A compound found in carrots, rice and green tea could help tackle Alzheimer’s disease. Researchers made the discovery while conducting a study on mice.
For the study, the team examined two compounds: EGCG, or epigallocatechin-3-gallate, which is found in green tea, and FA, or ferulic acid, which is found in carrots and rice.
Researchers assigned 32 mice with Alzheimer's-like symptoms to one of four groups at random. Some mice consumed a combination of EGCG and FA, or EGCG or FA only, or a placebo. The study, that included a series of neuropsychological tests, was carried out for three months. "After three months, combination treatment completely restored working memory and the Alzheimer's mice performed just as well as the healthy comparison mice," Town revealed.
The results showed the compounds reduced neuroinflammation and oxidative stress in the brain. In humans, these are key elements of Alzheimer's pathology in humans.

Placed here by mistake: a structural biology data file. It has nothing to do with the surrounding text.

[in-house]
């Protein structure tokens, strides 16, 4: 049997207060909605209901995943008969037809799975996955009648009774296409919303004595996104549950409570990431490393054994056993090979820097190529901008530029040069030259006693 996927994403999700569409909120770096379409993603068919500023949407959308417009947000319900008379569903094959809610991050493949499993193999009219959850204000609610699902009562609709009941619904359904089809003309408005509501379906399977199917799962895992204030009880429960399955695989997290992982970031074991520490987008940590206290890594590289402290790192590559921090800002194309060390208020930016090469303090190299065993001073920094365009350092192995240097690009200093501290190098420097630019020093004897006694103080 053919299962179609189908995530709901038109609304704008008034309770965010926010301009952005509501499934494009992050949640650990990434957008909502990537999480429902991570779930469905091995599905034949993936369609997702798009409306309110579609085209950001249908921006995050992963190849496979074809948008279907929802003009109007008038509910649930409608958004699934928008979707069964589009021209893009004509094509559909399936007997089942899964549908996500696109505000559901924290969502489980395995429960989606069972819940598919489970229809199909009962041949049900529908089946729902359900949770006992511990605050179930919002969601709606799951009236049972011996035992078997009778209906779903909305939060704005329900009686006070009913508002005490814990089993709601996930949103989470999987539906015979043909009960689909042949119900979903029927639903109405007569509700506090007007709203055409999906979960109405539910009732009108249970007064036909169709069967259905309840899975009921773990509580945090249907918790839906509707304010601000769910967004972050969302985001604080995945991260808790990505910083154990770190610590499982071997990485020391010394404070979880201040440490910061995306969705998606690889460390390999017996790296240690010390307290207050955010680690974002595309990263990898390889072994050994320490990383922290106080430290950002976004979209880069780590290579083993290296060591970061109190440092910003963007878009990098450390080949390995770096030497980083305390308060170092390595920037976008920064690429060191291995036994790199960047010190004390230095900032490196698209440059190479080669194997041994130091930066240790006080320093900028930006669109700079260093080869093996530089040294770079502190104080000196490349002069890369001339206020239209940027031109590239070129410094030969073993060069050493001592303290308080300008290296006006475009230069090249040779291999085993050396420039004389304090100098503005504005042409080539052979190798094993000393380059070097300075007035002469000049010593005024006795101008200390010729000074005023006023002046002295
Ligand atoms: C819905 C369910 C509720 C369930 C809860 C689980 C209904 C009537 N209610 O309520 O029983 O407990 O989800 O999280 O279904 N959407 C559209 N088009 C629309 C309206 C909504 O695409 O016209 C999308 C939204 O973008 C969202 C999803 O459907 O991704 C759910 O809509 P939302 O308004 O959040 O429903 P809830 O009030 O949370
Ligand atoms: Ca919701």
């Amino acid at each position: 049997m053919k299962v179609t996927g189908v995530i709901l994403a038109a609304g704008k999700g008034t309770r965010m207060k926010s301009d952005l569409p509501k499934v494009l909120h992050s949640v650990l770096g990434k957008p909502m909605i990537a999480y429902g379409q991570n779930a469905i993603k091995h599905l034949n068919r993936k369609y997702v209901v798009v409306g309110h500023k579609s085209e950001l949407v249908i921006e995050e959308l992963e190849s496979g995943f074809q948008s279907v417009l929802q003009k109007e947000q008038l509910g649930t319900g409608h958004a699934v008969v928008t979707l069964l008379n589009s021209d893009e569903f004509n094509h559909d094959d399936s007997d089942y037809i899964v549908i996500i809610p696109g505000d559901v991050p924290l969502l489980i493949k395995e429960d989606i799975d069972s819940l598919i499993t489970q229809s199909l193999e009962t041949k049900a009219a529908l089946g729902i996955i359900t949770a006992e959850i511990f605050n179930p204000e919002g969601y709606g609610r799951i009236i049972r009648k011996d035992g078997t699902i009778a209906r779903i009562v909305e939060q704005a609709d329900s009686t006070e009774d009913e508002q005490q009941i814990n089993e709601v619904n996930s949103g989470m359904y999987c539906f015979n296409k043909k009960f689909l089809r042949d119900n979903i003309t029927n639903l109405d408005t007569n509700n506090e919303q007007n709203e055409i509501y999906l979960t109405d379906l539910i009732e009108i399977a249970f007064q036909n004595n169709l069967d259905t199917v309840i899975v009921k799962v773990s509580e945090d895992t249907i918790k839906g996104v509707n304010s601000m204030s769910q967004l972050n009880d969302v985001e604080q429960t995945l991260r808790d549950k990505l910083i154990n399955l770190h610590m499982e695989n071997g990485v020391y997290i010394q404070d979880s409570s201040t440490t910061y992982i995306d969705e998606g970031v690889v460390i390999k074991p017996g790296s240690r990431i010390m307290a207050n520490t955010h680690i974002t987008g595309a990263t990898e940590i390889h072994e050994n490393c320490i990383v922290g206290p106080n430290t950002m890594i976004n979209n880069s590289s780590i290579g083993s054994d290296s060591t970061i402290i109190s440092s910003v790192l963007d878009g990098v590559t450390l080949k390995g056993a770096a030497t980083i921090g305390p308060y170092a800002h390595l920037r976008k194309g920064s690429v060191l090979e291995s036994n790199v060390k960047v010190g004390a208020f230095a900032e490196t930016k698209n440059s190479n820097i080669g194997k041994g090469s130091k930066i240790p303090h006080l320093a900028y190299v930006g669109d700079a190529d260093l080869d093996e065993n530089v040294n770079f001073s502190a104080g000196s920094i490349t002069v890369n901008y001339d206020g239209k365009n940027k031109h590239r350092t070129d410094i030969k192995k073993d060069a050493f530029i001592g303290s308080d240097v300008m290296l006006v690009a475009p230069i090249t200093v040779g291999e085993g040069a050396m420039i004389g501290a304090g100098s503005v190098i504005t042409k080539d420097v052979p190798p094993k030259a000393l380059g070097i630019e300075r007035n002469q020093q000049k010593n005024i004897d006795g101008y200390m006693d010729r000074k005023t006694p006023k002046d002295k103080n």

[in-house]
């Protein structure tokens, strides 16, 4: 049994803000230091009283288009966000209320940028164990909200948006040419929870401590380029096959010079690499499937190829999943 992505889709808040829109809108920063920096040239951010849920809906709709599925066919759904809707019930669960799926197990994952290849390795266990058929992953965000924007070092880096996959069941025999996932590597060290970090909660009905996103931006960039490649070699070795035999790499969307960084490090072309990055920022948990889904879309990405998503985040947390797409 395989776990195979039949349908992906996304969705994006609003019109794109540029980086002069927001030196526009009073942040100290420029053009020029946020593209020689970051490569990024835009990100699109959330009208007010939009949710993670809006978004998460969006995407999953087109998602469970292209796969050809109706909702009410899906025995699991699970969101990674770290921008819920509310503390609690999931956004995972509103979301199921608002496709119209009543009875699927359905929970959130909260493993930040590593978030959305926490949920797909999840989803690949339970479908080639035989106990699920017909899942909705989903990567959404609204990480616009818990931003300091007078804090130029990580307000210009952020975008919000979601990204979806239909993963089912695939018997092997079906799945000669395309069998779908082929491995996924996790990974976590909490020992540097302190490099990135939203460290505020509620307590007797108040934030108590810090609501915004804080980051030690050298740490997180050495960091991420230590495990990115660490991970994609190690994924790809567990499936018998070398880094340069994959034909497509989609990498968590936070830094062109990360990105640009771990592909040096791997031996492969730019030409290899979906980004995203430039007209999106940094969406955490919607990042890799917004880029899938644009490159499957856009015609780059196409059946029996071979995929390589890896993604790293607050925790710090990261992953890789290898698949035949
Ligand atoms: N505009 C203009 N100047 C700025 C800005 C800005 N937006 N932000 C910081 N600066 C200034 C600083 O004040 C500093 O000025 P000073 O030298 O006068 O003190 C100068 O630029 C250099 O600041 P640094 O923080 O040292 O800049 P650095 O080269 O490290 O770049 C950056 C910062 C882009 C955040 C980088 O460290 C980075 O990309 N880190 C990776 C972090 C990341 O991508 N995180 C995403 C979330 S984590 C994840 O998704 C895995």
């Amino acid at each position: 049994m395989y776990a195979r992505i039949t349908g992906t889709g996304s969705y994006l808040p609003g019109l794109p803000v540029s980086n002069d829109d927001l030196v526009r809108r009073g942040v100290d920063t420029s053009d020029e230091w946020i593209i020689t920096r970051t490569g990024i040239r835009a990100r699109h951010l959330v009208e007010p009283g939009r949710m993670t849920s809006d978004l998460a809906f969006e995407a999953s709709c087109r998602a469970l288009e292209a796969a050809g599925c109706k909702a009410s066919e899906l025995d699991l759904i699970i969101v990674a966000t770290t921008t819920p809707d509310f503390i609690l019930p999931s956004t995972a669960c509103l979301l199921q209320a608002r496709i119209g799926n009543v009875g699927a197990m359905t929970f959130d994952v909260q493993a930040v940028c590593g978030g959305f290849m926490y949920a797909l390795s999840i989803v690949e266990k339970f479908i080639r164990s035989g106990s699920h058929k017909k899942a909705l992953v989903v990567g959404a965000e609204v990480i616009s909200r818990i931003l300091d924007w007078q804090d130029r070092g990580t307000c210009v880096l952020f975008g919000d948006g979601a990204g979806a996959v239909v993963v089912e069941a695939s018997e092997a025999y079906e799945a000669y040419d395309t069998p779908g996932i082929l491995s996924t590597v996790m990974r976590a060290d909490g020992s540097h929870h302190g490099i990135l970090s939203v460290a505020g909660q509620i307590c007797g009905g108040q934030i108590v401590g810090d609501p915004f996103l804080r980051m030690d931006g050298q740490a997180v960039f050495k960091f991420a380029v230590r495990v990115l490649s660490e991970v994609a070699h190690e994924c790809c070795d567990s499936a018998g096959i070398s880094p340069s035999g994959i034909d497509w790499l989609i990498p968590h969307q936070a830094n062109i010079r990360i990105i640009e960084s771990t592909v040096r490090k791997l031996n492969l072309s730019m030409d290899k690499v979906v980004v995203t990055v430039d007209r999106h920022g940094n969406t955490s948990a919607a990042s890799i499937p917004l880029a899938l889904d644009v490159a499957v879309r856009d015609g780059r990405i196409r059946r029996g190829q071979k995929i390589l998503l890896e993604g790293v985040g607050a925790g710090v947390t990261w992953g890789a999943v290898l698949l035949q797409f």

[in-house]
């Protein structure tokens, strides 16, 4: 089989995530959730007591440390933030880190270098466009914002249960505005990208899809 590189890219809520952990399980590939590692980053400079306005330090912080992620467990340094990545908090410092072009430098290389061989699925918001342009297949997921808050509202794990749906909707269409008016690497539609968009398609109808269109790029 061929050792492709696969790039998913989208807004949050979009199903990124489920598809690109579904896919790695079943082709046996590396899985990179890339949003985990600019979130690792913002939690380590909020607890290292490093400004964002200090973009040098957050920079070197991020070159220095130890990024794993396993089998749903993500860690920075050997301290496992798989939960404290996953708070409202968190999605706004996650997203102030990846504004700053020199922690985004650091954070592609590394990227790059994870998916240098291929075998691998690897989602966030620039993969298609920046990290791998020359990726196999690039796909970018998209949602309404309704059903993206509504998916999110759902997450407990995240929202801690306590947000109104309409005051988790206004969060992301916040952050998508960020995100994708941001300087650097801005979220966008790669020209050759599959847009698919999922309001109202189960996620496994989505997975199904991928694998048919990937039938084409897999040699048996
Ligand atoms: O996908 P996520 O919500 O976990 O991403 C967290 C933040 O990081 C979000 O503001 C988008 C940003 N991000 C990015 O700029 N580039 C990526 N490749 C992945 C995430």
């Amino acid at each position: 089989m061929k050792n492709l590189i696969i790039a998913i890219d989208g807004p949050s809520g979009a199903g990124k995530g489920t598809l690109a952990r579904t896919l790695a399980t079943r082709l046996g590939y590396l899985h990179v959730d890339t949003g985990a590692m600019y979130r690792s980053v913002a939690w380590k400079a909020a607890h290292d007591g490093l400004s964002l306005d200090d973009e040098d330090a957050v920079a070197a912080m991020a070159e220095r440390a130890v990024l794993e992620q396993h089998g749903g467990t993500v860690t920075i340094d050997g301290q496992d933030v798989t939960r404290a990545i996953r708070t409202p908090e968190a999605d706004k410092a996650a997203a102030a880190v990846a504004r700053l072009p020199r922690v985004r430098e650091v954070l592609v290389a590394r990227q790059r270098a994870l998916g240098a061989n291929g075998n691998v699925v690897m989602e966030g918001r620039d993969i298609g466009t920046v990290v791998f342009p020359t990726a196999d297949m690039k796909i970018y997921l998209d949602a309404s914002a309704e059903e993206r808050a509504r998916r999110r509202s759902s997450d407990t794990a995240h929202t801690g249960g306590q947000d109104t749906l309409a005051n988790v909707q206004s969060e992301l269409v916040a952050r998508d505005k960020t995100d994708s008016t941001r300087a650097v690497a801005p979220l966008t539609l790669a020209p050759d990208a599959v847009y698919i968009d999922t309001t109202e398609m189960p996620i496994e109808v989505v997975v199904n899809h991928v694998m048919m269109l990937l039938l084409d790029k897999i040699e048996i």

The findings suggest plant-based supplements could offer protection against dementia in humans. "You do not have to wait 10 to 12 years for a designer drug to make it to market; you can make these dietary changes today," Terrence Town, a professor at the University of Southern California (USC) in the US, told a news portal. Adding, "I find that very encouraging."
Due to the results, researchers believe combination therapy could be a better way to treat people living with the condition. This type of treatment is already being implemented to helps patients suffering cancer, HIV infection and rheumatoid arthritis.
The study's findings were originally published in the Journal of Biological Chemistry.